So what are my thoughts about the questions I posed, and how would I have answered the polls? Well, fundamentally, I believe that there is a richness and dynamic quality to multiple relational dyads in the context of counselling and psychotherapy, and I think this can be true both for therapists as supervisees, and for clients.
Anyone who regularly reads my blog will know I am interested in issues of power in the therapeutic relationship. My interest is piqued immediately when I think about the notion of a therapist ‘allowing’ or ‘not allowing’ a client to do something outside of the therapy hour. Of course, clients are free not to work with a therapist with such a rule, but if the desire to consult with a second therapist emerges some way into the relationship, I propose that it might very much feel that they are being prohibited from doing so, by their therapist.
Are there other circumstances when we, as therapists prohibit clients from doing something outside of the therapy room? All that comes to my mind is that therapies with certain foci, such as self-harm or substance abuse may create ‘rules’ around behaviour outside of the room and these examples seem directly related to the issues the client is in therapy to address (I still think debates could be had about power and autonomy, but perhaps that is for another day).
I can’t think of another circumstance where a client would be explicitly told that the therapist will not work with them if they do a particular thing outside of the therapy room, with their own time and money. For this reason, I am very curious about therapists’ stance on the issue, and the reasons that are given for the choices they make. For example, if, as some therapists believe, the desire to see more than one therapist has its basis in relational patterns or attachment, is there value to allowing it to emerge and working with it? If we believe it might damage the relationship or the process, do we know how? Might it enhance the relationship or process? How do we know? How much of our concern about this scenario has its basis in supposition?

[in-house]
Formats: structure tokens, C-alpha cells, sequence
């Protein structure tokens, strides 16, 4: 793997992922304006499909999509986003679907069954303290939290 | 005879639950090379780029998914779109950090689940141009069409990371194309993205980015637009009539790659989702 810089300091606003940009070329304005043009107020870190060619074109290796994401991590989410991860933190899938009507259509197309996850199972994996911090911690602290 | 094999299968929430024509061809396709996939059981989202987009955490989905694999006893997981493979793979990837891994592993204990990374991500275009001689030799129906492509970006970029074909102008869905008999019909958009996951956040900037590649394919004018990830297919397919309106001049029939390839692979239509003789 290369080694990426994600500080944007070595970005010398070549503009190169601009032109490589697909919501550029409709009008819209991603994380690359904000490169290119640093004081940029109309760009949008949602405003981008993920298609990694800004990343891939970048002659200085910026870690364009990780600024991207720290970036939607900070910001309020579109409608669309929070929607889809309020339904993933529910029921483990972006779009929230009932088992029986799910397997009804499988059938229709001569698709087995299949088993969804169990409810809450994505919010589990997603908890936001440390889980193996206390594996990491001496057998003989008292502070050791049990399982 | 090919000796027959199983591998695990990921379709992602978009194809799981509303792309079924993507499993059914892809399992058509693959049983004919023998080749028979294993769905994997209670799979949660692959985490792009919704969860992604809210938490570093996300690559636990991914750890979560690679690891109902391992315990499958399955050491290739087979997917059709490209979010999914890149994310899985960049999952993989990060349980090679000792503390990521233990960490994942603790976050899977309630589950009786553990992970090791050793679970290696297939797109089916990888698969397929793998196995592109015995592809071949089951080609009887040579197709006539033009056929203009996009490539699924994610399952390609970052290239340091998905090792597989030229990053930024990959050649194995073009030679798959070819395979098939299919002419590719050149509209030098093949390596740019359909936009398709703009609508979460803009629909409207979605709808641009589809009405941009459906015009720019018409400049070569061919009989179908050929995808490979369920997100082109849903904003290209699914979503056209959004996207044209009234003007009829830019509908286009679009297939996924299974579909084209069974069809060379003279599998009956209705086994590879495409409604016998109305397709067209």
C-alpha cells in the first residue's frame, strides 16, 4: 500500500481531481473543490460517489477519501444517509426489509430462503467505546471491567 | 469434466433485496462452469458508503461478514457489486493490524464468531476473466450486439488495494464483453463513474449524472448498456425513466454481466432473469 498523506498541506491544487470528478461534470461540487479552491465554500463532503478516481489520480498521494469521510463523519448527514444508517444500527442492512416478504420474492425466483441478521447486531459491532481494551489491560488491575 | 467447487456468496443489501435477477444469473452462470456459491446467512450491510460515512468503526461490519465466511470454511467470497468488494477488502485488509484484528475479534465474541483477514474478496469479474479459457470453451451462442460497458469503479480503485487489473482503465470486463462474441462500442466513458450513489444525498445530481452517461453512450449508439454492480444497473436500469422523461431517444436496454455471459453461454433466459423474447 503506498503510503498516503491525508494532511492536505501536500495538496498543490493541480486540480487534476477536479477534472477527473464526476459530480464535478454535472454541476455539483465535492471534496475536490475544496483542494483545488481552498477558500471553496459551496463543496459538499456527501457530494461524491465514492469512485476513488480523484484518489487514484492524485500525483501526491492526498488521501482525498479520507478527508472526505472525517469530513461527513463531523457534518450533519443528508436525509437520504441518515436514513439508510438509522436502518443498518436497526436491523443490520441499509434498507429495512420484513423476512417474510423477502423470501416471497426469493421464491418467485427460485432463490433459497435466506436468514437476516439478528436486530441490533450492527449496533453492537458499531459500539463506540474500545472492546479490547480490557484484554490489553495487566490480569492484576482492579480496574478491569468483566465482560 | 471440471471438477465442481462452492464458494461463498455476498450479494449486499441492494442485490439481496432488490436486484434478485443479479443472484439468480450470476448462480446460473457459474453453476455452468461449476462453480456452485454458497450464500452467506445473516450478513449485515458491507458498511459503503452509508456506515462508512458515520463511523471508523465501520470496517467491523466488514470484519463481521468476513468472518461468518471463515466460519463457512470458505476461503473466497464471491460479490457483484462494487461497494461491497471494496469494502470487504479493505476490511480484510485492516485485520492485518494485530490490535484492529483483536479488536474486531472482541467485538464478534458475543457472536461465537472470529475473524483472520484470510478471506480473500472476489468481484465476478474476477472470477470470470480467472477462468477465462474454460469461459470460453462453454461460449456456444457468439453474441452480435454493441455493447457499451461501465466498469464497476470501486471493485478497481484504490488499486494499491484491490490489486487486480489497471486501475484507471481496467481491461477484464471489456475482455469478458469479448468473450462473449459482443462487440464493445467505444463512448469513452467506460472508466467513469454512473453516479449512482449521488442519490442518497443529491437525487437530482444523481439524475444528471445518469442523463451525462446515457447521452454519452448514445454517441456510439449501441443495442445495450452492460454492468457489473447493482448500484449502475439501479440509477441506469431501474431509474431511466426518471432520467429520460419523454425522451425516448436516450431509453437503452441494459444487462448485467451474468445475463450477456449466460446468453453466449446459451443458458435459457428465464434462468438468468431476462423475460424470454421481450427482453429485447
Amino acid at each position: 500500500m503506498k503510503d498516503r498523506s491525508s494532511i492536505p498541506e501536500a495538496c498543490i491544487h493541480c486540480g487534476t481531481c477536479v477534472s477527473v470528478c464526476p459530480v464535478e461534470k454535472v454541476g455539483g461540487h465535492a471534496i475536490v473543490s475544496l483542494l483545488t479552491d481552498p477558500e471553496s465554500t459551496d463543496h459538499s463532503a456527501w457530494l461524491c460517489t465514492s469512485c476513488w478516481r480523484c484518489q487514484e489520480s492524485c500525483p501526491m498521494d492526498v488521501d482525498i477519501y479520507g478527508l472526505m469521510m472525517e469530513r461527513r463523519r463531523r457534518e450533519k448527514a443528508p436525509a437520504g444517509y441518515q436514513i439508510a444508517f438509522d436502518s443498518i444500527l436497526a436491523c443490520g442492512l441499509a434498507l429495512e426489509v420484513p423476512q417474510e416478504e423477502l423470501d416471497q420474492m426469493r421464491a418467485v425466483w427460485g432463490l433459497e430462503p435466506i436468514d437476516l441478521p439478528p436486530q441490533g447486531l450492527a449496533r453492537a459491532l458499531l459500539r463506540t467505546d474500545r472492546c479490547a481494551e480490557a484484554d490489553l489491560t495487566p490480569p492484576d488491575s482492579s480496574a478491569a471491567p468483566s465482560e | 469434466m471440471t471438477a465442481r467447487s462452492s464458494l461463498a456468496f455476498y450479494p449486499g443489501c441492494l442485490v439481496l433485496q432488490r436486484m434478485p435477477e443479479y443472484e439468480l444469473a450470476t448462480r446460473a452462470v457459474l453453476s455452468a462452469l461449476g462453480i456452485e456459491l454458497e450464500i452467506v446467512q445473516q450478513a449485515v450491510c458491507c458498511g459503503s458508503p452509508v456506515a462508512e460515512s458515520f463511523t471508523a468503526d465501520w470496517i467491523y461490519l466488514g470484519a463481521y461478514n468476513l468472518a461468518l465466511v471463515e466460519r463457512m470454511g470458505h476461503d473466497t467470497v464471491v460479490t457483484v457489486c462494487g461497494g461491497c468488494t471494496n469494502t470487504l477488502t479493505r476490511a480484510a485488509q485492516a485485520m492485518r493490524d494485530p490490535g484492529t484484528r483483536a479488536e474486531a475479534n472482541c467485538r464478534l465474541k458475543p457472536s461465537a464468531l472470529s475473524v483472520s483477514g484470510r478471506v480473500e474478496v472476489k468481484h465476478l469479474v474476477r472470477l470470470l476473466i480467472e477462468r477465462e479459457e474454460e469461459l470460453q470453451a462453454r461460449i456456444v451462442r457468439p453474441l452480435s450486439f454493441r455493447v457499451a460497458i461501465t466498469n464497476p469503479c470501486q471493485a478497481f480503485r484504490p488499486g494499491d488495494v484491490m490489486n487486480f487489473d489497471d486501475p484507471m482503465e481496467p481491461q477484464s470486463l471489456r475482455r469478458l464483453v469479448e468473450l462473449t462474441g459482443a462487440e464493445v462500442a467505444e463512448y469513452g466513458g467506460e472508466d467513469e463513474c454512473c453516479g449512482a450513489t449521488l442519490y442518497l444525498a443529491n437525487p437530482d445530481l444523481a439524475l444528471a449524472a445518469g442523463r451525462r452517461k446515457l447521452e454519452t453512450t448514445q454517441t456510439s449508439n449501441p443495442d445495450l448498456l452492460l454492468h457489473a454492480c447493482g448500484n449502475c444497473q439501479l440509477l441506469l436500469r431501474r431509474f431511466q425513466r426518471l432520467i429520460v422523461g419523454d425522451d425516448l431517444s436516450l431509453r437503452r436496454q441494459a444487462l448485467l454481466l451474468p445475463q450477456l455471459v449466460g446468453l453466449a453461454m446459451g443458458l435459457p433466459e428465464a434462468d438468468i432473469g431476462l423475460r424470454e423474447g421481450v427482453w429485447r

Do we carefully examine our potential discomfort about being talked about to another practitioner? What is our fantasy about our relationship with therapists we don’t know? What about the comparisons that a client would inevitably make about the different styles and personalities of their therapists? How do we feel we would ‘measure up’? I say this without any guesses or judgment about the practices or processes of others. I want therapists to feel free to practice in a way that works for them. But I do think it is important that we consider these feelings for ourselves, especially when we are dealing with the precious and delicate balances of power and autonomy in the therapeutic relationship.